Exploring Kuala Lumpur day by day

Since I don’t have a specific agenda or time to leave the hotel in the mornings, I tend to watch some news, drink coffee in the room and slowly decide a place to visit. One of the things I want is to explore the Brickyards area a bit more since it has an interesting mix of high rise shopping centers, local businesses, and different areas that I can reach walking quite easily. Today I decided to head toward Little India here and explore just because it lets me explore more of this district in a direction I have not walked yet. One of the little so-called projects I have here is to document the local neighborhoods with my FujiFilm camera so people can see how varied KL really is. 

My hotel is about mid way in the Brickyards and being located by KL Sentral means that transit is easy should I want to explore on the excellent train, bus, and light rail systems here. Honestly though, the only time I opt for a mass transit system is when I want to reach a place which is farther distant and I want to spend the entire day exploring there. I did this in Singapore a few times and it worked very well for seeing different attractions or city areas. Today I’ll extend my reach and views of my district here. 

Traveling Slowly Means More Time…

I’ve come to realize especially here in KL that I get to focus more on the photography and walking and just the day to day things by spending more time in places. My stay here is for 23 days which is about the norm for a lot of places I’ve stayed. I enjoy the three weeks to a month window of time in a place although I stayed in Hanoi for three months. For here though, I judged that spending more time in KL would let me experience more of the city’s dynamism by walking.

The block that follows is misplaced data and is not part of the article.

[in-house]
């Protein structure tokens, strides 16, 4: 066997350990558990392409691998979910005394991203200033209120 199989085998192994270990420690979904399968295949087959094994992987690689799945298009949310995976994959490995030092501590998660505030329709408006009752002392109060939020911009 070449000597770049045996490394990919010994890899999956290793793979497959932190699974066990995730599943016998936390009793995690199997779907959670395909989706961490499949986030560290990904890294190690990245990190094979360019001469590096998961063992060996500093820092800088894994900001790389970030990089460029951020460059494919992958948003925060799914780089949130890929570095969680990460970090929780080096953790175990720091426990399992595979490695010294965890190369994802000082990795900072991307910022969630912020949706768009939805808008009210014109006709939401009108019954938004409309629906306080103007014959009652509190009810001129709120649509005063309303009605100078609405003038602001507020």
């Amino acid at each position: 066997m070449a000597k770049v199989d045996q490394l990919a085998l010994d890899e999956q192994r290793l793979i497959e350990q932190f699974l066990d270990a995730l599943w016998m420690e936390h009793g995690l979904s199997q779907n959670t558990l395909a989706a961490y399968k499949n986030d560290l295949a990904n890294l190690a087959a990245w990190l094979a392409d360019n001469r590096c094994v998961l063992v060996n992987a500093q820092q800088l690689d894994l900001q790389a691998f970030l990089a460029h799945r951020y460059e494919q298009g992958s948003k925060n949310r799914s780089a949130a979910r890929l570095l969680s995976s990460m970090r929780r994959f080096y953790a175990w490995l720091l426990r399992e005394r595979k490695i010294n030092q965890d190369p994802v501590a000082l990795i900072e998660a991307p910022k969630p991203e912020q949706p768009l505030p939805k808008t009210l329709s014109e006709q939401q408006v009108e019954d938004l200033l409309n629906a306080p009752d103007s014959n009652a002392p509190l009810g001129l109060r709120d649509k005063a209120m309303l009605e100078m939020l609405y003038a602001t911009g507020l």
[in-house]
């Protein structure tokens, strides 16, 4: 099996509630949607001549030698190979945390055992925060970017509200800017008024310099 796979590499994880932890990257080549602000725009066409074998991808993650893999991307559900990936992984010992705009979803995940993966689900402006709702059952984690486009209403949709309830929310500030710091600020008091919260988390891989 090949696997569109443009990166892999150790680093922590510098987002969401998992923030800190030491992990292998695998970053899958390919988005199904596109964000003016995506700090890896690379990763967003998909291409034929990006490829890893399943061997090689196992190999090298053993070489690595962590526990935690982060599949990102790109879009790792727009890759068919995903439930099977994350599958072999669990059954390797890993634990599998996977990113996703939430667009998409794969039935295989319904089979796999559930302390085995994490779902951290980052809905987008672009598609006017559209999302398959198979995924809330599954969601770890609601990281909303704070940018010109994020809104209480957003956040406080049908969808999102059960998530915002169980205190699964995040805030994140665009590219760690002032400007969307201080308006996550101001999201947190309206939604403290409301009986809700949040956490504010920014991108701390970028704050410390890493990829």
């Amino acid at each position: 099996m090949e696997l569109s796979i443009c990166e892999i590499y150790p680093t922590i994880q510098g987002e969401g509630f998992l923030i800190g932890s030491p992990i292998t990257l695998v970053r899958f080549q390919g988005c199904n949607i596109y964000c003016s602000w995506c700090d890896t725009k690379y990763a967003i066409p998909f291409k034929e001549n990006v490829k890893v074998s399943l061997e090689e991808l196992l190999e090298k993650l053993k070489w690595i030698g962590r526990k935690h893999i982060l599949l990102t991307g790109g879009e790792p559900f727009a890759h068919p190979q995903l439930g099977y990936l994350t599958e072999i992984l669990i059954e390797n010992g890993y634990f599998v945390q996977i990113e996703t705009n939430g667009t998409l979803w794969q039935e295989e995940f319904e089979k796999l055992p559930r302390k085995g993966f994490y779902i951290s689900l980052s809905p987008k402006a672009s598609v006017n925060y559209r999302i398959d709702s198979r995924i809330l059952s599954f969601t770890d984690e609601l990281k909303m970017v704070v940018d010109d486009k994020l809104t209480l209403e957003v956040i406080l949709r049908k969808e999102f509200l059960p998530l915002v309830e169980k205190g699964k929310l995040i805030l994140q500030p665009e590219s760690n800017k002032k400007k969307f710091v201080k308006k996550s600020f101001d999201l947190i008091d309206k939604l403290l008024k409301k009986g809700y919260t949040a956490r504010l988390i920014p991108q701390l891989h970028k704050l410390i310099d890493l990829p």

Traveling slowly in a country also requires visa or visa exemption rules that support it. For US passport holders, you can get 90 days here out of the box. That is pretty good! For other countries that are my favorites like Vietnam you can get longer term tourist visas and stay for six months or a year and slow travel the country. One of the things for visas offered in Vietnam for longer stays, you have to leave the country every 90 days and then re-enter. Some would say that this is an inconvenience but if I was planning a longer stay in Vietnam, it actually provides a great opportunity to go visit the neighboring countries or fly elsewhere. When I had to leave after 90 days, I opted for Hong Kong for 4 days but if you want stability and the chance also for some trips, you could get the year tourist visa in Vietnam and then every 90 days pick a new place to visit next door. So many choices that are within reach! You could easily reach Cambodia, Malaysia, Singapore, and Thailand and design the so-called visa runs to be explorations of a shorter time or even longer in each place. Air fares are very reasonable and bus trips are considered the norm. I would not look at these trips as visa runs but an opportunity to explore but still having a year of stability in Vietnam. Upon reflection, I realized that if I did get the year long tourist visa I would probably change locations in Vietnam every three months. It would mean three months of living and exploring in Hanoi, Da Nang, Ho Chi Minh City and perhaps Da Lat or another place.